Poznań is the capital of Greater Poland province in central-western Poland.
6. Zakopane - year-round tourist destnation in Poland
This charming town set in the heart of Tatra Mountains is the favourite mountain retreat for Polish people and a popular tourist destination for foreign tourists in Poland. Zakopane can be, and is, visited round year. In the winter it is the most popular Polish ski location and in the summer - a great base for hiking and climbing in the breathtaking landscapes of the Tatras. Unique local folklore, music and gastronomy ally in Zakopane with a well developed tourist infrastructure, with plenty of restaurants, guestrooms, hotels and spas.
Zakopane is located in Lesser Poland, approx. 65 miles south of Krakow.
Read more about Zakopane as a tourist destination.
Watch a video on major tourist attractions in Poland:
7. Szczecin - a short drive to Berlin
An important port of the Baltic Sea, Szczecin is located by the border with Germany, in approx. 88 miles distance from Berlin. The proximity to Poland’s western neighbour is a stimulating factor for Szczecin’s development as a major economic and transit centre in northwestern Poland. Szczecin’s offer for leisure travellers includes interesting historic heritage, being the city’s most notable landmarks the Medieval Pomeranian Dukes Castle and Waly Chrobrego – the Oder River bank promenade. A curious fact: Szczecin’s Pionier Cinema, opened originally as Helios Cinema in 1909, is considered to be one of the world’s oldest movie theatres.
Interesting locations are found in a close distance from Szczecin, amongst them the Wolin Island and the seaside resort of Swinoujscie.
Szczecin is the capital of the West Pomeranian Voivodeship in western Poland.
8. Łódź - emerging tourist destination in Poland
A city for many years somewhat underestimated by tourism, as industrial and unattractive, Łódź is gaining importance a tourist destination in Poland. This is mostly due to the effort put by the local authorities to revive the historic centre of Łódź and to breathe life in the plentiful disused factory buildings, now transformed into office complexes, restaurants, art galleries or loft housing. The Piotrkowska street in the very heart of Łódź is considered one of the most beautiful streets in Poland, competing with the city centres of Warsaw, Krakow or Gdansk.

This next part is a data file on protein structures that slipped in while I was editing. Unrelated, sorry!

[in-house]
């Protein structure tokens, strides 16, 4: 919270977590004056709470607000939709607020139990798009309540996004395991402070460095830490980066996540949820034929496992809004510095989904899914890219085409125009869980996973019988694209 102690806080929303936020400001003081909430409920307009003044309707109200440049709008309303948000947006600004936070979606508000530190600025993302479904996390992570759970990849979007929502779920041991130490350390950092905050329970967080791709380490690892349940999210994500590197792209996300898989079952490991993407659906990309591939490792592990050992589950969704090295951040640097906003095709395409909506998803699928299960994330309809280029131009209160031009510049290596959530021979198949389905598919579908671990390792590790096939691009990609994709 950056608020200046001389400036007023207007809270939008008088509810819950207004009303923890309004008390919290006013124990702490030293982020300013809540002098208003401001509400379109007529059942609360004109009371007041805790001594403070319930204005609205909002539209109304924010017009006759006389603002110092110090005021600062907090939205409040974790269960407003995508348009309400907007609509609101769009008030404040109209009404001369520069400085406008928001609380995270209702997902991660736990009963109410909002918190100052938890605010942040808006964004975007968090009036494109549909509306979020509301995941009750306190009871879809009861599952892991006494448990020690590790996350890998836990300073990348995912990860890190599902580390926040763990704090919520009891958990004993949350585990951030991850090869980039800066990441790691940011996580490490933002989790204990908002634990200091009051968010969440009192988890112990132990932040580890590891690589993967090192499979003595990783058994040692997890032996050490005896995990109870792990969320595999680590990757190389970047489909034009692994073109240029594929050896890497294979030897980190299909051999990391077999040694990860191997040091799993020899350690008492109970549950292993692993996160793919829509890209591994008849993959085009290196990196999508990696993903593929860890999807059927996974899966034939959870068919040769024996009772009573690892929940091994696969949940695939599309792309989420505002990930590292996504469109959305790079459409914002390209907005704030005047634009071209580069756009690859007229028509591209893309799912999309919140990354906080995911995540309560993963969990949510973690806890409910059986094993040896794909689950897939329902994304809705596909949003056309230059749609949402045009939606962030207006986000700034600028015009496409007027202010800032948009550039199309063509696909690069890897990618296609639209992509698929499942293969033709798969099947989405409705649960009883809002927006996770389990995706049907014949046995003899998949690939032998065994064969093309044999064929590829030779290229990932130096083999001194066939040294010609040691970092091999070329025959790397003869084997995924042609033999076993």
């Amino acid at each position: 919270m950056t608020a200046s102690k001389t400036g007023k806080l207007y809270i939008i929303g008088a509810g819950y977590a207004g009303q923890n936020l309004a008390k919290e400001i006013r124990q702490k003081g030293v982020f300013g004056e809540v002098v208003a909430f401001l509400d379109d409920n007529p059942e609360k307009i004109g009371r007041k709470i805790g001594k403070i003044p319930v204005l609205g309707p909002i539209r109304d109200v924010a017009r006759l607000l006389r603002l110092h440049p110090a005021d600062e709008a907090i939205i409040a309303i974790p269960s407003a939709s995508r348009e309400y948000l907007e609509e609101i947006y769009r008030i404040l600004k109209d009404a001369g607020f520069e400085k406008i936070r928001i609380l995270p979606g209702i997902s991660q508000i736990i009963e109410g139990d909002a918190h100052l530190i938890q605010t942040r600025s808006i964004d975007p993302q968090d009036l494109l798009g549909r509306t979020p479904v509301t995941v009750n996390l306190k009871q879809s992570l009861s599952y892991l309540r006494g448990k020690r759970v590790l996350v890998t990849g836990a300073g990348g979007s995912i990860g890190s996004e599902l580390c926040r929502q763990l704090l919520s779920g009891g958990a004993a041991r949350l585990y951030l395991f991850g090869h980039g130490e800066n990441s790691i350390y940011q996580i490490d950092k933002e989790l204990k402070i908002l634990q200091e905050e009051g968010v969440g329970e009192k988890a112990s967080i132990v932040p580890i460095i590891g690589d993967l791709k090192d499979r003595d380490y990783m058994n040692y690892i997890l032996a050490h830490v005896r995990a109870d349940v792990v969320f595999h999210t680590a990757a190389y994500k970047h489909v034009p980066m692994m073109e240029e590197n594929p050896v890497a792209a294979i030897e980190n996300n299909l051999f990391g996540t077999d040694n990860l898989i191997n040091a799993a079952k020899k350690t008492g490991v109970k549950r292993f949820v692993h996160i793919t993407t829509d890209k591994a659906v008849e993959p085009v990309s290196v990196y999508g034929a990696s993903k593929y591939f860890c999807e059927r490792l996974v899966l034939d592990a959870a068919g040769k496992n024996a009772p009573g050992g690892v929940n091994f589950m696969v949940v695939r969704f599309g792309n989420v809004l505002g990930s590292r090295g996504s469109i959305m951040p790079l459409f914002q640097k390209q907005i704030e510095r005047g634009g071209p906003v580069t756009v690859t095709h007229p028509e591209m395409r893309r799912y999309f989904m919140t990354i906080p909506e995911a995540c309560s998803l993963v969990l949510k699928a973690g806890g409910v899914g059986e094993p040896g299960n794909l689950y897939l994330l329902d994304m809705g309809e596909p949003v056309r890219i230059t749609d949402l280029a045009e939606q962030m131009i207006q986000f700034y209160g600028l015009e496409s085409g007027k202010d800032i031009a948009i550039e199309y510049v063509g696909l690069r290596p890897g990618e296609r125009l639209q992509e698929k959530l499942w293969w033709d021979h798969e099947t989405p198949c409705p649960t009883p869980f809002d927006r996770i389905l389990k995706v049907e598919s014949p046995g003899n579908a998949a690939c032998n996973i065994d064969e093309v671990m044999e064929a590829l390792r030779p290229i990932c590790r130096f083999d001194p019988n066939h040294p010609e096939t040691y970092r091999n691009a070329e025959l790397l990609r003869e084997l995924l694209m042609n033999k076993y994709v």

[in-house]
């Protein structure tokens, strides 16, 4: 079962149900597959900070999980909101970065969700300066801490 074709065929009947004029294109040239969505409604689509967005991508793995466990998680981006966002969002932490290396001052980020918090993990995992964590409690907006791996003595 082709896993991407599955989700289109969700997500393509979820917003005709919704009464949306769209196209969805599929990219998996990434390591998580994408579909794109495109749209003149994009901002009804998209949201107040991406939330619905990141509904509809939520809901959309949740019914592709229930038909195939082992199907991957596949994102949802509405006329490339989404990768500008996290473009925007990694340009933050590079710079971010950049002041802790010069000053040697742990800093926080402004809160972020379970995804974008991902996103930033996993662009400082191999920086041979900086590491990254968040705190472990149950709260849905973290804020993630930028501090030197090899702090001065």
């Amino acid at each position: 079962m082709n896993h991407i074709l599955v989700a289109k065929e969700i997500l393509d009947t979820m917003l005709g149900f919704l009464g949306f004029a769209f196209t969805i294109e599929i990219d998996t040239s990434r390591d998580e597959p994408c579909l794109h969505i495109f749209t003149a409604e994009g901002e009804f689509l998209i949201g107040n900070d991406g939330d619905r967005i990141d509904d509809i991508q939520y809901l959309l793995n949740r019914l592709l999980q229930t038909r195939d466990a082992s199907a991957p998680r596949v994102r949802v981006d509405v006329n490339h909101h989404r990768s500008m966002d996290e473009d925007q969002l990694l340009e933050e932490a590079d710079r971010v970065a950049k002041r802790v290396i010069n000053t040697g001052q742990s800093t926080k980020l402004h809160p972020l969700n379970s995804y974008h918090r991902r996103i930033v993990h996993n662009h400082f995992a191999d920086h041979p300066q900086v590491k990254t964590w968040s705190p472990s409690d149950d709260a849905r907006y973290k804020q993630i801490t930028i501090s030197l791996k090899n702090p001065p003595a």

Łódź is also one of the most vibrant modern culture scenes in Poland and the Łódź Film School remains and important reference for the cinematographic industry world wide.
Łódź is the capital of the province bearing the same name, located in the very centre of Poland.
9. Bydgoszcz - close to Torun
An attractive spot for foreign investors in Poland (Coca-Cola, Samsung and Unilever, amongst others) is also becoming appreciated as a tourist destination. A part of Bydgoszcz centre is located on an island between two arms of River Brda, being connected to the rest of the city by bridges, for which it is sometimes referred to as ‘Polish Venice’. Bydgoszcz attracts visitors with the great ambience of its old quarters, historic architecture and lively music scene. Bydgoszcz Philharmonic concert hall is one of the finest music venues in Poland; the city has long tradition of jazz festivals.
Visit the beautiful medieval city of Torun in a short – 28 miles – drive from Bydgoszcz. Torun’s gothic architecture deserved recognition from UNESCO as a World Heritage Site.
Bydgoszcz is the capital of Kuyavian-Pomeranian Province.
10. Kołobrzeg - spa city in Poland
Having plentiful mineral hot springs, Kołobrzeg is one of the best known health resorts in Poland. A privileged location on the Baltic coast, in proximity to some of the finest Polish beaches encourages tourist to visit Kołobrzeg, where there is also a range of historic monuments and more modern attractions to explore. Active holidaymakers will find in Kołobrzeg plenty of opportunities to practice water sports.
Kołobrzeg is located in Middle Pomerania, in north-western Poland.